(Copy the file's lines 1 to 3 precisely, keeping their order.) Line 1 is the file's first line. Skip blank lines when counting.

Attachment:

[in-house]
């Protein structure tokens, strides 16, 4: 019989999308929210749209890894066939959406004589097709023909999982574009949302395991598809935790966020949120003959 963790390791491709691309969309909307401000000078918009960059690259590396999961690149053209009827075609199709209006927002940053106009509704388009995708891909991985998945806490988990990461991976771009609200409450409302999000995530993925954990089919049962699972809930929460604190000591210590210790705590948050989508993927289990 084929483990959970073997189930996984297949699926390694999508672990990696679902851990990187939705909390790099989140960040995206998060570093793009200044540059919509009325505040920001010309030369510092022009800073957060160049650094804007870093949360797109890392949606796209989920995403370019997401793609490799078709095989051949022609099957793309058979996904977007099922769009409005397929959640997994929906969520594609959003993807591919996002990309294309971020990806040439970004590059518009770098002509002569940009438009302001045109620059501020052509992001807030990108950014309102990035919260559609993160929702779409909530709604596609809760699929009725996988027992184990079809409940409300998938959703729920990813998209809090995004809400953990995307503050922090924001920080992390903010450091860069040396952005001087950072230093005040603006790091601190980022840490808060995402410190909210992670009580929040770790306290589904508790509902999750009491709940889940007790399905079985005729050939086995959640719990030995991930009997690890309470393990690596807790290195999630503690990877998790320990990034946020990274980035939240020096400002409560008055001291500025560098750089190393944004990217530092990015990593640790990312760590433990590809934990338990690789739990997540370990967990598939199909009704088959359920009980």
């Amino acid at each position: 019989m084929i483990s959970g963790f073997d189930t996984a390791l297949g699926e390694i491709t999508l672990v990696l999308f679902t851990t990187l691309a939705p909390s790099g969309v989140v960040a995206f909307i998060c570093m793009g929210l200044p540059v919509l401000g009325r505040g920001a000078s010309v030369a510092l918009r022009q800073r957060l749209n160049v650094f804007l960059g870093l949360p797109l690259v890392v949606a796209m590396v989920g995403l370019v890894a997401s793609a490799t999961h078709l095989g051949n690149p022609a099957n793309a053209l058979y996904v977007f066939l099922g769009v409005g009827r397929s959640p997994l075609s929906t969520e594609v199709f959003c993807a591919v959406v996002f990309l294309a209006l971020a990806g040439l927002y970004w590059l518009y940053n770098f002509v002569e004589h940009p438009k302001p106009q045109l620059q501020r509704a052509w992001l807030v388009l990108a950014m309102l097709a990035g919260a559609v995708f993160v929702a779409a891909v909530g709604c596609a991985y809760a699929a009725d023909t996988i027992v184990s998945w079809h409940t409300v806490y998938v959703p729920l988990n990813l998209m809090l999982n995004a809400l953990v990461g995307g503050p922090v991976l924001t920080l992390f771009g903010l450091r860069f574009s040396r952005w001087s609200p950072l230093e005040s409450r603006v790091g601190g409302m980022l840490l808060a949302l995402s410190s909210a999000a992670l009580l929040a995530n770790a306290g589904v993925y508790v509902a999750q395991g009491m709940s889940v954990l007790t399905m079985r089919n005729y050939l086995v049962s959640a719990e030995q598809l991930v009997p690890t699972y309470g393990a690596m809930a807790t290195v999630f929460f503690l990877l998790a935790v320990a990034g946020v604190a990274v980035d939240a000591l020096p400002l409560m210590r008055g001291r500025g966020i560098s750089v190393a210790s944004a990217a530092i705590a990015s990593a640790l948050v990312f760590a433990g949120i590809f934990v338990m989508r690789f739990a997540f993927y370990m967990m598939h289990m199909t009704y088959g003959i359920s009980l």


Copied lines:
[in-house]
């Protein structure tokens, strides 16, 4: 019989999308929210749209890894066939959406004589097709023909999982574009949302395991598809935790966020949120003959 963790390791491709691309969309909307401000000078918009960059690259590396999961690149053209009827075609199709209006927002940053106009509704388009995708891909991985998945806490988990990461991976771009609200409450409302999000995530993925954990089919049962699972809930929460604190000591210590210790705590948050989508993927289990 084929483990959970073997189930996984297949699926390694999508672990990696679902851990990187939705909390790099989140960040995206998060570093793009200044540059919509009325505040920001010309030369510092022009800073957060160049650094804007870093949360797109890392949606796209989920995403370019997401793609490799078709095989051949022609099957793309058979996904977007099922769009409005397929959640997994929906969520594609959003993807591919996002990309294309971020990806040439970004590059518009770098002509002569940009438009302001045109620059501020052509992001807030990108950014309102990035919260559609993160929702779409909530709604596609809760699929009725996988027992184990079809409940409300998938959703729920990813998209809090995004809400953990995307503050922090924001920080992390903010450091860069040396952005001087950072230093005040603006790091601190980022840490808060995402410190909210992670009580929040770790306290589904508790509902999750009491709940889940007790399905079985005729050939086995959640719990030995991930009997690890309470393990690596807790290195999630503690990877998790320990990034946020990274980035939240020096400002409560008055001291500025560098750089190393944004990217530092990015990593640790990312760590433990590809934990338990690789739990997540370990967990598939199909009704088959359920009980």
């Amino acid at each position: 019989m084929i483990s959970g963790f073997d189930t996984a390791l297949g699926e390694i491709t999508l672990v990696l999308f679902t851990t990187l691309a939705p909390s790099g969309v989140v960040a995206f909307i998060c570093m793009g929210l200044p540059v919509l401000g009325r505040g920001a000078s010309v030369a510092l918009r022009q800073r957060l749209n160049v650094f804007l960059g870093l949360p797109l690259v890392v949606a796209m590396v989920g995403l370019v890894a997401s793609a490799t999961h078709l095989g051949n690149p022609a099957n793309a053209l058979y996904v977007f066939l099922g769009v409005g009827r397929s959640p997994l075609s929906t969520e594609v199709f959003c993807a591919v959406v996002f990309l294309a209006l971020a990806g040439l927002y970004w590059l518009y940053n770098f002509v002569e004589h940009p438009k302001p106009q045109l620059q501020r509704a052509w992001l807030v388009l990108a950014m309102l097709a990035g919260a559609v995708f993160v929702a779409a891909v909530g709604c596609a991985y809760a699929a009725d023909t996988i027992v184990s998945w079809h409940t409300v806490y998938v959703p729920l988990n990813l998209m809090l999982n995004a809400l953990v990461g995307g503050p922090v991976l924001t920080l992390f771009g903010l450091r860069f574009s040396r952005w001087s609200p950072l230093e005040s409450r603006v790091g601190g409302m980022l840490l808060a949302l995402s410190s909210a999000a992670l009580l929040a995530n770790a306290g589904v993925y508790v509902a999750q395991g009491m709940s889940v954990l007790t399905m079985r089919n005729y050939l086995v049962s959640a719990e030995q598809l991930v009997p690890t699972y309470g393990a690596m809930a807790t290195v999630f929460f503690l990877l998790a935790v320990a990034g946020v604190a990274v980035d939240a000591l020096p400002l409560m210590r008055g001291r500025g966020i560098s750089v190393a210790s944004a990217a530092i705590a990015s990593a640790l948050v990312f760590a433990g949120i590809f934990v338990m989508r690789f739990a997540f993927y370990m967990m598939h289990m199909t009704y088959g003959i359920s009980l």